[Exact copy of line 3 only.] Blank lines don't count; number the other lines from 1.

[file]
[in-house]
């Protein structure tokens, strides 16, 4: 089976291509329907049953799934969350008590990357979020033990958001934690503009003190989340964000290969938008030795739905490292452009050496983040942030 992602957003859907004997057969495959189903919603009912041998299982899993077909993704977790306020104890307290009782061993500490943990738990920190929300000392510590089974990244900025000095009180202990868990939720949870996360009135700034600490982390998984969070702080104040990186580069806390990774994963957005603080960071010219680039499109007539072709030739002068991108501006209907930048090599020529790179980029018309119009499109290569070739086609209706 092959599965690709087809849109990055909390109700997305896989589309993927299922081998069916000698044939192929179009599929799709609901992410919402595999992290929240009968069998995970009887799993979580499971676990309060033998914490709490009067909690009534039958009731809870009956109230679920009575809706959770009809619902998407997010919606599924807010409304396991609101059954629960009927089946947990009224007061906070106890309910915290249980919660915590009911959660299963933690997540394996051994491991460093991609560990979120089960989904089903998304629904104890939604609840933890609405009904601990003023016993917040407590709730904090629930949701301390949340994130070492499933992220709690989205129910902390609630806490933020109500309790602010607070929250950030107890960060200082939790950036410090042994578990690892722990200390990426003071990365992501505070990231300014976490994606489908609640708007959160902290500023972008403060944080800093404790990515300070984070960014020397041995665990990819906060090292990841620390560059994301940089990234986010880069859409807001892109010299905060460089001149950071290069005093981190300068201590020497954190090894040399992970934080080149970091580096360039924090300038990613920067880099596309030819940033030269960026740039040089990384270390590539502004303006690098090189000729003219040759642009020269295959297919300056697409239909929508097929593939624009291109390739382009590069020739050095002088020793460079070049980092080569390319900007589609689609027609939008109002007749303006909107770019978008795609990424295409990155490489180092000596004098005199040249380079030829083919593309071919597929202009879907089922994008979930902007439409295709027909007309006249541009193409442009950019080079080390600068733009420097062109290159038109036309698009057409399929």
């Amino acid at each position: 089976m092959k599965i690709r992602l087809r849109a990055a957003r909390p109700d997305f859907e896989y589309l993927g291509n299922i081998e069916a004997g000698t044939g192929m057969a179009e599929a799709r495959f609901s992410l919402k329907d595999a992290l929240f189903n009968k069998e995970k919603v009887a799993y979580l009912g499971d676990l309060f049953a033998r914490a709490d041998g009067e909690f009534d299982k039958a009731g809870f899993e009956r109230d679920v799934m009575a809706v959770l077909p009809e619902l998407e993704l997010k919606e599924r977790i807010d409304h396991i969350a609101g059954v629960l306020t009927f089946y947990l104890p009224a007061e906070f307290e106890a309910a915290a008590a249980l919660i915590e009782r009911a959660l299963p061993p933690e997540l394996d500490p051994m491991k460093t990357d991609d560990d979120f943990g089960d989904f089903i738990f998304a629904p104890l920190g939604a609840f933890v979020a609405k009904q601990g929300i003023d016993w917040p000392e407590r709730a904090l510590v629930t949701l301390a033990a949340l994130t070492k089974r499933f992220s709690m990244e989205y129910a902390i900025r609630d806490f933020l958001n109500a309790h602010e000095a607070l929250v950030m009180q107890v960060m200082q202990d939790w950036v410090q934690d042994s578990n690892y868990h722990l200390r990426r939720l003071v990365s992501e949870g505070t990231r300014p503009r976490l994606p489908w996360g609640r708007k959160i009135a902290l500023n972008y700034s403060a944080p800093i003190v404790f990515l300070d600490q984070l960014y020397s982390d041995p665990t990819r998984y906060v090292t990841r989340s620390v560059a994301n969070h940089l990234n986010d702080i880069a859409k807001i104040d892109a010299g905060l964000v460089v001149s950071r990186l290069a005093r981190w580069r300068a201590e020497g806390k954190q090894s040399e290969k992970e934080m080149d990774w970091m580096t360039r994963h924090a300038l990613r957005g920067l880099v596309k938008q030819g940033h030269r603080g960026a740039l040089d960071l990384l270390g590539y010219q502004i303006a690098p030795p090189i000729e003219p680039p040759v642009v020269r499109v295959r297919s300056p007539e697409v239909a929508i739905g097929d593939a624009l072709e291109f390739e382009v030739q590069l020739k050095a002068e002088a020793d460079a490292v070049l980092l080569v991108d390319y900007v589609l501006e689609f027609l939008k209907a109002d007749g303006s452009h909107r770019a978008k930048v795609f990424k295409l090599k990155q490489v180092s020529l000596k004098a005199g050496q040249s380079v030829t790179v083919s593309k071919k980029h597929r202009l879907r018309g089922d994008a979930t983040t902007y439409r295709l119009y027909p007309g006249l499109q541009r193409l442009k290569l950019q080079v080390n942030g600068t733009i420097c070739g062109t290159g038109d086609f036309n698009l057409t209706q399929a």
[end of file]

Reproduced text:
């Amino acid at each position: 089976m092959k599965i690709r992602l087809r849109a990055a957003r909390p109700d997305f859907e896989y589309l993927g291509n299922i081998e069916a004997g000698t044939g192929m057969a179009e599929a799709r495959f609901s992410l919402k329907d595999a992290l929240f189903n009968k069998e995970k919603v009887a799993y979580l009912g499971d676990l309060f049953a033998r914490a709490d041998g009067e909690f009534d299982k039958a009731g809870f899993e009956r109230d679920v799934m009575a809706v959770l077909p009809e619902l998407e993704l997010k919606e599924r977790i807010d409304h396991i969350a609101g059954v629960l306020t009927f089946y947990l104890p009224a007061e906070f307290e106890a309910a915290a008590a249980l919660i915590e009782r009911a959660l299963p061993p933690e997540l394996d500490p051994m491991k460093t990357d991609d560990d979120f943990g089960d989904f089903i738990f998304a629904p104890l920190g939604a609840f933890v979020a609405k009904q601990g929300i003023d016993w917040p000392e407590r709730a904090l510590v629930t949701l301390a033990a949340l994130t070492k089974r499933f992220s709690m990244e989205y129910a902390i900025r609630d806490f933020l958001n109500a309790h602010e000095a607070l929250v950030m009180q107890v960060m200082q202990d939790w950036v410090q934690d042994s578990n690892y868990h722990l200390r990426r939720l003071v990365s992501e949870g505070t990231r300014p503009r976490l994606p489908w996360g609640r708007k959160i009135a902290l500023n972008y700034s403060a944080p800093i003190v404790f990515l300070d600490q984070l960014y020397s982390d041995p665990t990819r998984y906060v090292t990841r989340s620390v560059a994301n969070h940089l990234n986010d702080i880069a859409k807001i104040d892109a010299g905060l964000v460089v001149s950071r990186l290069a005093r981190w580069r300068a201590e020497g806390k954190q090894s040399e290969k992970e934080m080149d990774w970091m580096t360039r994963h924090a300038l990613r957005g920067l880099v596309k938008q030819g940033h030269r603080g960026a740039l040089d960071l990384l270390g590539y010219q502004i303006a690098p030795p090189i000729e003219p680039p040759v642009v020269r499109v295959r297919s300056p007539e697409v239909a929508i739905g097929d593939a624009l072709e291109f390739e382009v030739q590069l020739k050095a002068e002088a020793d460079a490292v070049l980092l080569v991108d390319y900007v589609l501006e689609f027609l939008k209907a109002d007749g303006s452009h909107r770019a978008k930048v795609f990424k295409l090599k990155q490489v180092s020529l000596k004098a005199g050496q040249s380079v030829t790179v083919s593309k071919k980029h597929r202009l879907r018309g089922d994008a979930t983040t902007y439409r295709l119009y027909p007309g006249l499109q541009r193409l442009k290569l950019q080079v080390n942030g600068t733009i420097c070739g062109t290159g038109d086609f036309n698009l057409t209706q399929a």